Focus Areas

It's up to us to help stop bullying

October is Bullying Prevention Awareness Month. Bullying is a serious issue at home and in school, and parents and caring adults can play pivotal roles in creating healthy, safe school and community climates.


What can I tell my child to do if he or she is being cyber-bullied?

Kids may not always recognize teasing as bullying. Some kids also may be too embarrassed or ashamed to talk to their parents about it. That’s why it’s important to talk about online and digital behavior before your child starts interacting with others online and with devices. To prepare your kid for going online or getting a cell phone, or, if you know he or she has been bullied online, offer these steps from Common Sense Media that he or she can take immediately:

  • Sign off the computer. Ignore the attacks and walk away from the cyberbully.
  • Don’t respond or retaliate. If you’re angry or hurt, you might say things you’ll regret later. Cyberbullies often want to get a reaction out of you, so don’t let them know their plans have worked.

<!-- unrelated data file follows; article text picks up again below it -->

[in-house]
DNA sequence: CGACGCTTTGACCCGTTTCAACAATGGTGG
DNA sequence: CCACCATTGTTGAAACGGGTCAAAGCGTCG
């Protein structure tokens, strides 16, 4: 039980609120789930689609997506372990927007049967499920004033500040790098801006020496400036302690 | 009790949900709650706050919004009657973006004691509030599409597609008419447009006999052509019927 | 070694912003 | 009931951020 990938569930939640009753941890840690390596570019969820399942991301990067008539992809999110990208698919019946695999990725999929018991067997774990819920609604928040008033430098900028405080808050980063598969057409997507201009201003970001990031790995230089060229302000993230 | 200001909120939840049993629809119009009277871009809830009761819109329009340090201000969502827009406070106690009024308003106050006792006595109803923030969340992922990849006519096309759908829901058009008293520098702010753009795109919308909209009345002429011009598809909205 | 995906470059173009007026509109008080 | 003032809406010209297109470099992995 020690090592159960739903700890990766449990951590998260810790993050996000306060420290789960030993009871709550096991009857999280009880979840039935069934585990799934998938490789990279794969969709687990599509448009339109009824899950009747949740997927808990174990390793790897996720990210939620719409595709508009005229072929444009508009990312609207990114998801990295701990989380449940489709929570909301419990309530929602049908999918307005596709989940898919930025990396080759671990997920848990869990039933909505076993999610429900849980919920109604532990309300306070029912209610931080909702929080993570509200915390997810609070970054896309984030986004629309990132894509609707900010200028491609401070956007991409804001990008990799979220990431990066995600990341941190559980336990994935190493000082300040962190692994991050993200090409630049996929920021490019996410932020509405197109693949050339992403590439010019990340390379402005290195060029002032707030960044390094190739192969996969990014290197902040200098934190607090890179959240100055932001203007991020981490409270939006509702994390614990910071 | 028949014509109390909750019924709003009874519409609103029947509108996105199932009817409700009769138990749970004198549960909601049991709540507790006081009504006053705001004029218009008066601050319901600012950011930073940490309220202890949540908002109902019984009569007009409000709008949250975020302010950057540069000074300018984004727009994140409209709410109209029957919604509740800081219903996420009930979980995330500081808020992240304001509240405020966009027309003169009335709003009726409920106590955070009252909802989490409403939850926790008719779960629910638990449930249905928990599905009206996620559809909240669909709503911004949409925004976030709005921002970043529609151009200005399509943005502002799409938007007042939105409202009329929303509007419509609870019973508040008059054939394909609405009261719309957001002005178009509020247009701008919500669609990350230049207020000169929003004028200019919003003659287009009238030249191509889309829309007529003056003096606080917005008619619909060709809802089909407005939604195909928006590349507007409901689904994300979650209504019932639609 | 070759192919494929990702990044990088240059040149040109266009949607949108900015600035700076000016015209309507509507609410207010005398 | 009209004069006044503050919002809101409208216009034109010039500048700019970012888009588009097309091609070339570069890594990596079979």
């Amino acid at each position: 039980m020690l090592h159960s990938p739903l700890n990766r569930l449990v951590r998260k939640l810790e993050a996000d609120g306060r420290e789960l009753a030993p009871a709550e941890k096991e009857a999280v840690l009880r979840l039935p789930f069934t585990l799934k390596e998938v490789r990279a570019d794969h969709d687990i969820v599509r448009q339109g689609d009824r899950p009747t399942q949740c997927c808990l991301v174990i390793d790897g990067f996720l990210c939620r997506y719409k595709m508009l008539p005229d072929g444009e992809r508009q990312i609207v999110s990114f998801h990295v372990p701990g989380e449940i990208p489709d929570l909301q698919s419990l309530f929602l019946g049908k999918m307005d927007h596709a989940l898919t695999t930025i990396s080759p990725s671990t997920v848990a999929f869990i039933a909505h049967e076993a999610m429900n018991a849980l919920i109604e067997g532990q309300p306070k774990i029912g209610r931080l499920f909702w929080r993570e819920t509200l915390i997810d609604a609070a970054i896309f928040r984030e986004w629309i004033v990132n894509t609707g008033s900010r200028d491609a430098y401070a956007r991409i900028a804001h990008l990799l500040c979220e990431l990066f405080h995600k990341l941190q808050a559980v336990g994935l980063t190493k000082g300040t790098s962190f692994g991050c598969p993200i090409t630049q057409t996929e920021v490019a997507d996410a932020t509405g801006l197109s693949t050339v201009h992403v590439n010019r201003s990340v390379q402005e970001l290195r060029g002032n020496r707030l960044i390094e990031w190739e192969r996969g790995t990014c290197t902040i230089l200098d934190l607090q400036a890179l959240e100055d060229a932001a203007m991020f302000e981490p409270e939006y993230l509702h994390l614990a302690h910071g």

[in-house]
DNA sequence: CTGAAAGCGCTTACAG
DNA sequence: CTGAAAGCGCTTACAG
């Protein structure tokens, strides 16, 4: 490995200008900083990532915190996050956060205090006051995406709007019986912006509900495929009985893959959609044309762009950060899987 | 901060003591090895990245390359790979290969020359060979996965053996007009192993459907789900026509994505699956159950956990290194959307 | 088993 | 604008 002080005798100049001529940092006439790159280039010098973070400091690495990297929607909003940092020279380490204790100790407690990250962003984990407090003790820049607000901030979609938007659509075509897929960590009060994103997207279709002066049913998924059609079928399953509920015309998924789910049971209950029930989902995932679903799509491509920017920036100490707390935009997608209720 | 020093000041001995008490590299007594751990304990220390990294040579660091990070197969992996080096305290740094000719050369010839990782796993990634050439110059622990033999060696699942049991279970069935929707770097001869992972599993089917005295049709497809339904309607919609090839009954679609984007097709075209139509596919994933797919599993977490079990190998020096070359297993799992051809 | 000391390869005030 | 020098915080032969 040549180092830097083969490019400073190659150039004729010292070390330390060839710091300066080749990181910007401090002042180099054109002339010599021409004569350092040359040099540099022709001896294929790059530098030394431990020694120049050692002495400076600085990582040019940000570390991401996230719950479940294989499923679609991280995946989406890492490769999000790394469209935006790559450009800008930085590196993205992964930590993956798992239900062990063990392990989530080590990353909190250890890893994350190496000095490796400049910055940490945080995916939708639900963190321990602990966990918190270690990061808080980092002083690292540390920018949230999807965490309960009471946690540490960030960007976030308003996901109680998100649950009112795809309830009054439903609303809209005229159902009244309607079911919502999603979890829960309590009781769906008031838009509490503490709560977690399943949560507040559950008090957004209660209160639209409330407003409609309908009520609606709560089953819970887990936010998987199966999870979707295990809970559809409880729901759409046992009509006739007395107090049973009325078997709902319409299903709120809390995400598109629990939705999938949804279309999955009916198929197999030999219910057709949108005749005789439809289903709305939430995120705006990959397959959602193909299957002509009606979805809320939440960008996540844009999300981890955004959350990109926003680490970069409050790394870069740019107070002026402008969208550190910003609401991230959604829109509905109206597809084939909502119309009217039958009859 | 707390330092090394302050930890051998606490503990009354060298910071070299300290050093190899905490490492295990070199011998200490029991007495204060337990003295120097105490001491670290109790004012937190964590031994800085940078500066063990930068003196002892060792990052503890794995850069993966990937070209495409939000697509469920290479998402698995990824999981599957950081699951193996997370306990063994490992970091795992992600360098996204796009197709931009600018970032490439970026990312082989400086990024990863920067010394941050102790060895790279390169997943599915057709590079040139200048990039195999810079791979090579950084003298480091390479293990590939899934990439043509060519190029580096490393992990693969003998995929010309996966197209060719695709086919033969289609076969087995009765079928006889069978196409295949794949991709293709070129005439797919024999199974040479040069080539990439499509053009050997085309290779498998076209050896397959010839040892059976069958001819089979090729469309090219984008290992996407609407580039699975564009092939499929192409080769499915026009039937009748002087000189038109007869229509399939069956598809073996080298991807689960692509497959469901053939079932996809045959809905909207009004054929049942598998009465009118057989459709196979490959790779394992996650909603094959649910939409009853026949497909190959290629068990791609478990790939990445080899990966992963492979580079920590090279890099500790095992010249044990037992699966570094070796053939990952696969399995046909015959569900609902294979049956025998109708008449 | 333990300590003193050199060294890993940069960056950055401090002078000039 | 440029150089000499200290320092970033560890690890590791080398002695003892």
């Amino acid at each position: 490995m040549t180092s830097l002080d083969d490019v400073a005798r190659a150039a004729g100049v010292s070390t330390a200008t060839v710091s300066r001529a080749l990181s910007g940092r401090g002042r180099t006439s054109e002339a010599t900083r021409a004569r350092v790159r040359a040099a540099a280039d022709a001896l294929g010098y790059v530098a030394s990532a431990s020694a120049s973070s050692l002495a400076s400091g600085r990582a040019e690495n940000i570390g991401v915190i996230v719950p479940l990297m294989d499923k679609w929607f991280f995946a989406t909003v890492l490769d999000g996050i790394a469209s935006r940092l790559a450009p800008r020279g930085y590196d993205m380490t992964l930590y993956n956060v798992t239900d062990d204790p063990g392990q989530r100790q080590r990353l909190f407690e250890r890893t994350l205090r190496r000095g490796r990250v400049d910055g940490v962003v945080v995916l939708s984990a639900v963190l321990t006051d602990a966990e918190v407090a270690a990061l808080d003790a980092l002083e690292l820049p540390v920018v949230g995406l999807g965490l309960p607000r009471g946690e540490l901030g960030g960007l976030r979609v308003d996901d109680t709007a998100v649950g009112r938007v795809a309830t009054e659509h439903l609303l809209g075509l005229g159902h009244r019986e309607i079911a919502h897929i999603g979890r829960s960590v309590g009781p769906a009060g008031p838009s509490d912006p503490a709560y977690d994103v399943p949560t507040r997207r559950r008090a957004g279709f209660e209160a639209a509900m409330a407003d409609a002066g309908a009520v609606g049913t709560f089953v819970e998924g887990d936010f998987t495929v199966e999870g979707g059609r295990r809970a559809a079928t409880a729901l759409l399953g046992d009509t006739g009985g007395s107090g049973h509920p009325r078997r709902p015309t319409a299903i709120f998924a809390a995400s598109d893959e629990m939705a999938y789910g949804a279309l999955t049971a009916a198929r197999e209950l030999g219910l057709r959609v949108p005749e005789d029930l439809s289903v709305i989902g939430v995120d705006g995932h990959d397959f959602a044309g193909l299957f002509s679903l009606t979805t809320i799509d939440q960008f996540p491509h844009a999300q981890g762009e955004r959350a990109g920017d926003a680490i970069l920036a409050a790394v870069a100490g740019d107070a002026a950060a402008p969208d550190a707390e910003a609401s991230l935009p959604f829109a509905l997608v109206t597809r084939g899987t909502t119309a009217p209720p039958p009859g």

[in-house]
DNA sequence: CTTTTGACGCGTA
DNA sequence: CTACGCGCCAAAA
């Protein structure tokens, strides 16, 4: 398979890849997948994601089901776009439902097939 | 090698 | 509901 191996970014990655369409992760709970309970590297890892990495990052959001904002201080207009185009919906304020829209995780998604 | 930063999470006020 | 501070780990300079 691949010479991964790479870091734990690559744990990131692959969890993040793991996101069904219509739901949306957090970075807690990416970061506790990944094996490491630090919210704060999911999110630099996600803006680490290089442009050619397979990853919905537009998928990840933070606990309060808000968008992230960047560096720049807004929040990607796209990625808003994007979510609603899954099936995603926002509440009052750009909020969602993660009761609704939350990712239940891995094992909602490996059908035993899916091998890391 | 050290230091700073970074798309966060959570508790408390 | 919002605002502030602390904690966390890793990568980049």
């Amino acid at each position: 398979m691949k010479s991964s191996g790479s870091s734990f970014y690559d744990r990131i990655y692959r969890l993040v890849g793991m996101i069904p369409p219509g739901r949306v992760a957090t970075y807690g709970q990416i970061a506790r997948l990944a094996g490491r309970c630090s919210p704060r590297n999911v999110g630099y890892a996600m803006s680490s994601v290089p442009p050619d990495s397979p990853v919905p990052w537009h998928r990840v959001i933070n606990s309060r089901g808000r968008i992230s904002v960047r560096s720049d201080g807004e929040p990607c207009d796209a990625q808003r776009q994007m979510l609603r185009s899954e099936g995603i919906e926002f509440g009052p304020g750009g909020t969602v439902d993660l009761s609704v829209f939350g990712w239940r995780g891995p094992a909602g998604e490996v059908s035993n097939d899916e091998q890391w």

• Block the bully. If you get mean messages through Instant Message (IM) or a social-networking site, take the person off your buddy or friends list. You also can delete messages from bullies without reading them.
  • Save and print out bullying messages. If the harassment continues, save the evidence. This could be important proof to show parents or teachers if the bullying doesn’t stop.
  • Talk to a friend. When someone makes you feel bad, sometimes it can help to talk the situation over with a friend.
  • Tell a trusted adult. A trusted adult is someone you believe will listen and who has the skills, desire, and authority to help you. Telling an adult isn’t tattling — it’s standing up for yourself. And, even if the bullying occurs online, your school probably has rules against it.


In 2011, Governor Jerry Brown signed AB 1156 (Eng). This legislation, sponsored by California State PTA, helps protect students from bullying and harassment.

The bill requires training of school-site personnel in the prevention of bullying, and it gives victims of bullying priority for transferring out of a school, if requested.

Inaction can have dire consequences. Students who experience bullying are at increased risk for poor school adjustment, sleep difficulties, anxiety, depression, and negative health effects such as headaches and stomachaches. The depression and anxiety caused by being bullied can lead students to think about and attempt suicide, and have behavior problems and difficulty learning.

Bullying is prevalent on school campuses. According to the National Center for Educational Statistics, 2016, more than one out of every five (20.8%) students report being bullied.